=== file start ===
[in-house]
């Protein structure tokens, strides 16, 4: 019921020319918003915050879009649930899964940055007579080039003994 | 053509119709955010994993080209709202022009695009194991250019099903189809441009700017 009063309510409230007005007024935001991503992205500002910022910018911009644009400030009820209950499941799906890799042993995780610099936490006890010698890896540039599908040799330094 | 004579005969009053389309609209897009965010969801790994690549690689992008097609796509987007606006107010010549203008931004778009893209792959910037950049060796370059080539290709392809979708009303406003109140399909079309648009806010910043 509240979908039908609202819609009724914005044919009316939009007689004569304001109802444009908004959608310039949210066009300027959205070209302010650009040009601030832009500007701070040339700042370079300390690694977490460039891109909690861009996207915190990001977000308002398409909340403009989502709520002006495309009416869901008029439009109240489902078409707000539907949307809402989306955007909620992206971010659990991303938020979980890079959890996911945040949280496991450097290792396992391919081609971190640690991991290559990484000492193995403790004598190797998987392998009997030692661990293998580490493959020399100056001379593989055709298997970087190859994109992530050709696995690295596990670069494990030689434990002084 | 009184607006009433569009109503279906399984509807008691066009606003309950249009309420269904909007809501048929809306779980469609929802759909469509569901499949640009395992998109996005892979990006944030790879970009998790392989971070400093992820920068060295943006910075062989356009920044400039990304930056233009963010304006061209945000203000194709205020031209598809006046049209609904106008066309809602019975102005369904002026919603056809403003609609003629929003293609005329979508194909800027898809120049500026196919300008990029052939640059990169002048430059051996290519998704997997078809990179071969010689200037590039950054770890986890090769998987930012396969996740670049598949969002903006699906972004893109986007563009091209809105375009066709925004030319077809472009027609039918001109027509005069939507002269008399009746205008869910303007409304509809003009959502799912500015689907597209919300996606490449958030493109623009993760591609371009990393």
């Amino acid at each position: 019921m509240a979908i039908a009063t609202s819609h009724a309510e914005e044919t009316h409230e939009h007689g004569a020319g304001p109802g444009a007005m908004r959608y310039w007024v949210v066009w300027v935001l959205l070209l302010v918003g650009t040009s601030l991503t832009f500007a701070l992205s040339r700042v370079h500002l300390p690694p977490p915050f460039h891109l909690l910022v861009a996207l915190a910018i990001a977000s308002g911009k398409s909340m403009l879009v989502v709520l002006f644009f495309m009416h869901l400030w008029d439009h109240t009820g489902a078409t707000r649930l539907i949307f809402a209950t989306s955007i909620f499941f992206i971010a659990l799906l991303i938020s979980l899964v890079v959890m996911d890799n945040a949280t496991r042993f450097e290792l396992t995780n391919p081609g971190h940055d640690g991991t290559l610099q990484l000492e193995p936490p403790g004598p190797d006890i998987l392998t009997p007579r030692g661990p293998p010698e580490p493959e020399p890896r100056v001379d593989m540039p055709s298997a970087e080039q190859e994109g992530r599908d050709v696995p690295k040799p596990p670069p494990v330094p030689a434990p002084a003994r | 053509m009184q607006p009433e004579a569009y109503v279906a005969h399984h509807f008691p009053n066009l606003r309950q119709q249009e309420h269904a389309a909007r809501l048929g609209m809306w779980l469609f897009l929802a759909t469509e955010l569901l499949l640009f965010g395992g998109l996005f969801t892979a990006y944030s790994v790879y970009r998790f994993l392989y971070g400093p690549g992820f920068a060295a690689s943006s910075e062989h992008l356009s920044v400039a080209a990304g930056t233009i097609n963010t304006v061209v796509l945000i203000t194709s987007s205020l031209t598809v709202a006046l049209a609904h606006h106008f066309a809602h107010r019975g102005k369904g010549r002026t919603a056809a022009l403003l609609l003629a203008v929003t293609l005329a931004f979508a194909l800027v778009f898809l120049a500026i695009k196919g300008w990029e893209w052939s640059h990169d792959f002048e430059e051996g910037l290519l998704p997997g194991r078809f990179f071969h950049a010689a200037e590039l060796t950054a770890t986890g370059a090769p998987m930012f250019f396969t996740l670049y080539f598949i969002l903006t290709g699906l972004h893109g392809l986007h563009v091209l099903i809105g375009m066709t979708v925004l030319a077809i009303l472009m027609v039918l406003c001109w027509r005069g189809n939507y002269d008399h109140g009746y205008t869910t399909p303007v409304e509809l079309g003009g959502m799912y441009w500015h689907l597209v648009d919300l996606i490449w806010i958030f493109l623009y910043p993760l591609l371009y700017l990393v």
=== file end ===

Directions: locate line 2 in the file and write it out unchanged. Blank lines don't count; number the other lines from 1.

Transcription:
């Protein structure tokens, strides 16, 4: 019921020319918003915050879009649930899964940055007579080039003994 | 053509119709955010994993080209709202022009695009194991250019099903189809441009700017 009063309510409230007005007024935001991503992205500002910022910018911009644009400030009820209950499941799906890799042993995780610099936490006890010698890896540039599908040799330094 | 004579005969009053389309609209897009965010969801790994690549690689992008097609796509987007606006107010010549203008931004778009893209792959910037950049060796370059080539290709392809979708009303406003109140399909079309648009806010910043 509240979908039908609202819609009724914005044919009316939009007689004569304001109802444009908004959608310039949210066009300027959205070209302010650009040009601030832009500007701070040339700042370079300390690694977490460039891109909690861009996207915190990001977000308002398409909340403009989502709520002006495309009416869901008029439009109240489902078409707000539907949307809402989306955007909620992206971010659990991303938020979980890079959890996911945040949280496991450097290792396992391919081609971190640690991991290559990484000492193995403790004598190797998987392998009997030692661990293998580490493959020399100056001379593989055709298997970087190859994109992530050709696995690295596990670069494990030689434990002084 | 009184607006009433569009109503279906399984509807008691066009606003309950249009309420269904909007809501048929809306779980469609929802759909469509569901499949640009395992998109996005892979990006944030790879970009998790392989971070400093992820920068060295943006910075062989356009920044400039990304930056233009963010304006061209945000203000194709205020031209598809006046049209609904106008066309809602019975102005369904002026919603056809403003609609003629929003293609005329979508194909800027898809120049500026196919300008990029052939640059990169002048430059051996290519998704997997078809990179071969010689200037590039950054770890986890090769998987930012396969996740670049598949969002903006699906972004893109986007563009091209809105375009066709925004030319077809472009027609039918001109027509005069939507002269008399009746205008869910303007409304509809003009959502799912500015689907597209919300996606490449958030493109623009993760591609371009990393």